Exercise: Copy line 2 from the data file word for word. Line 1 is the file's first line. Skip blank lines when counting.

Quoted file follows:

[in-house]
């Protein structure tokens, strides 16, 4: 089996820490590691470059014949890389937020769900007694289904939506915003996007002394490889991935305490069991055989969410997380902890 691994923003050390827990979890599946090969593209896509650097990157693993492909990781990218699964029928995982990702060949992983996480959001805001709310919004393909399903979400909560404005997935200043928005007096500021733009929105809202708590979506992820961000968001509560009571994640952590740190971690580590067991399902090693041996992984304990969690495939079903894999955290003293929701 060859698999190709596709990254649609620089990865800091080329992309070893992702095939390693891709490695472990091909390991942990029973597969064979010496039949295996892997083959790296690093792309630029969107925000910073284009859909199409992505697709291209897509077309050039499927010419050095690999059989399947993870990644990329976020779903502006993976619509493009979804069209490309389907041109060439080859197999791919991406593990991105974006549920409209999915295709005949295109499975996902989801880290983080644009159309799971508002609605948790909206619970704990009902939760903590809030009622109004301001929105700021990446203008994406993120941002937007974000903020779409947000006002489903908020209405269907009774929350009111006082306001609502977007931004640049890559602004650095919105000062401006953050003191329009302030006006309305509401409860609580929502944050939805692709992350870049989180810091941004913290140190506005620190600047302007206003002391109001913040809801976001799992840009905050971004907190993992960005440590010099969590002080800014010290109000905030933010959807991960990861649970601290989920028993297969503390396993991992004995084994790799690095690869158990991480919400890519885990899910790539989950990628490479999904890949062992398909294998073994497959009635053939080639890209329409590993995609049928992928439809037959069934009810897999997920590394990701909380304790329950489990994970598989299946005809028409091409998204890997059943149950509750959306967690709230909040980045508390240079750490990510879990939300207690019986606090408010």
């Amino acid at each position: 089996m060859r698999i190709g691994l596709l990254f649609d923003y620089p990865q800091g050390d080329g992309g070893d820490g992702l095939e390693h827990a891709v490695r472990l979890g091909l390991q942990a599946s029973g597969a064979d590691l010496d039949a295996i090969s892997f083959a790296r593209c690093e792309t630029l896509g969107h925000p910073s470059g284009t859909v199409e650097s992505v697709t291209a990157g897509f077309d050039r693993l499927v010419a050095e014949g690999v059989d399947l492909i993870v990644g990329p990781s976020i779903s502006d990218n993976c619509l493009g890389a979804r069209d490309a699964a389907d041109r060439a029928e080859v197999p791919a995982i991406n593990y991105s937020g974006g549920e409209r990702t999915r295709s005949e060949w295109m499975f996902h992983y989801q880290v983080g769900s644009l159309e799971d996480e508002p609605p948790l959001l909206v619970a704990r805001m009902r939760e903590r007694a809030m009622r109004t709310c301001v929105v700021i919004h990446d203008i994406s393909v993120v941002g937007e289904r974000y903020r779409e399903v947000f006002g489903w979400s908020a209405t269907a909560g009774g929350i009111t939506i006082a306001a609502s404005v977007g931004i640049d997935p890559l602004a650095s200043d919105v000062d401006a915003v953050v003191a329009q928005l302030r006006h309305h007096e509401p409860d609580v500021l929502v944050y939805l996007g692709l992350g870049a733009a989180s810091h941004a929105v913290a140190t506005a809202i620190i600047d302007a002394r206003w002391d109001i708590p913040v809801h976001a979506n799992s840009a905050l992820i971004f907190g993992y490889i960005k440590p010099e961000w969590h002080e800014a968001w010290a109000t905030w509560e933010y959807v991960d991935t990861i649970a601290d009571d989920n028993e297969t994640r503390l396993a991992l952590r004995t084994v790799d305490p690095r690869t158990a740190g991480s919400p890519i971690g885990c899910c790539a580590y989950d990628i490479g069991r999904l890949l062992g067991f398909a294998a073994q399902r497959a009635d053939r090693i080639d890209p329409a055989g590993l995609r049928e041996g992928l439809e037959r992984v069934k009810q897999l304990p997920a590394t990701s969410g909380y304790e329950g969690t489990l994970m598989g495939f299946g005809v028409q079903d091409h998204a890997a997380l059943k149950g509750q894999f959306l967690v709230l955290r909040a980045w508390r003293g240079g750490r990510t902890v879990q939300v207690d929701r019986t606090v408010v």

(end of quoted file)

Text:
């Protein structure tokens, strides 16, 4: 089996820490590691470059014949890389937020769900007694289904939506915003996007002394490889991935305490069991055989969410997380902890 691994923003050390827990979890599946090969593209896509650097990157693993492909990781990218699964029928995982990702060949992983996480959001805001709310919004393909399903979400909560404005997935200043928005007096500021733009929105809202708590979506992820961000968001509560009571994640952590740190971690580590067991399902090693041996992984304990969690495939079903894999955290003293929701 060859698999190709596709990254649609620089990865800091080329992309070893992702095939390693891709490695472990091909390991942990029973597969064979010496039949295996892997083959790296690093792309630029969107925000910073284009859909199409992505697709291209897509077309050039499927010419050095690999059989399947993870990644990329976020779903502006993976619509493009979804069209490309389907041109060439080859197999791919991406593990991105974006549920409209999915295709005949295109499975996902989801880290983080644009159309799971508002609605948790909206619970704990009902939760903590809030009622109004301001929105700021990446203008994406993120941002937007974000903020779409947000006002489903908020209405269907009774929350009111006082306001609502977007931004640049890559602004650095919105000062401006953050003191329009302030006006309305509401409860609580929502944050939805692709992350870049989180810091941004913290140190506005620190600047302007206003002391109001913040809801976001799992840009905050971004907190993992960005440590010099969590002080800014010290109000905030933010959807991960990861649970601290989920028993297969503390396993991992004995084994790799690095690869158990991480919400890519885990899910790539989950990628490479999904890949062992398909294998073994497959009635053939080639890209329409590993995609049928992928439809037959069934009810897999997920590394990701909380304790329950489990994970598989299946005809028409091409998204890997059943149950509750959306967690709230909040980045508390240079750490990510879990939300207690019986606090408010």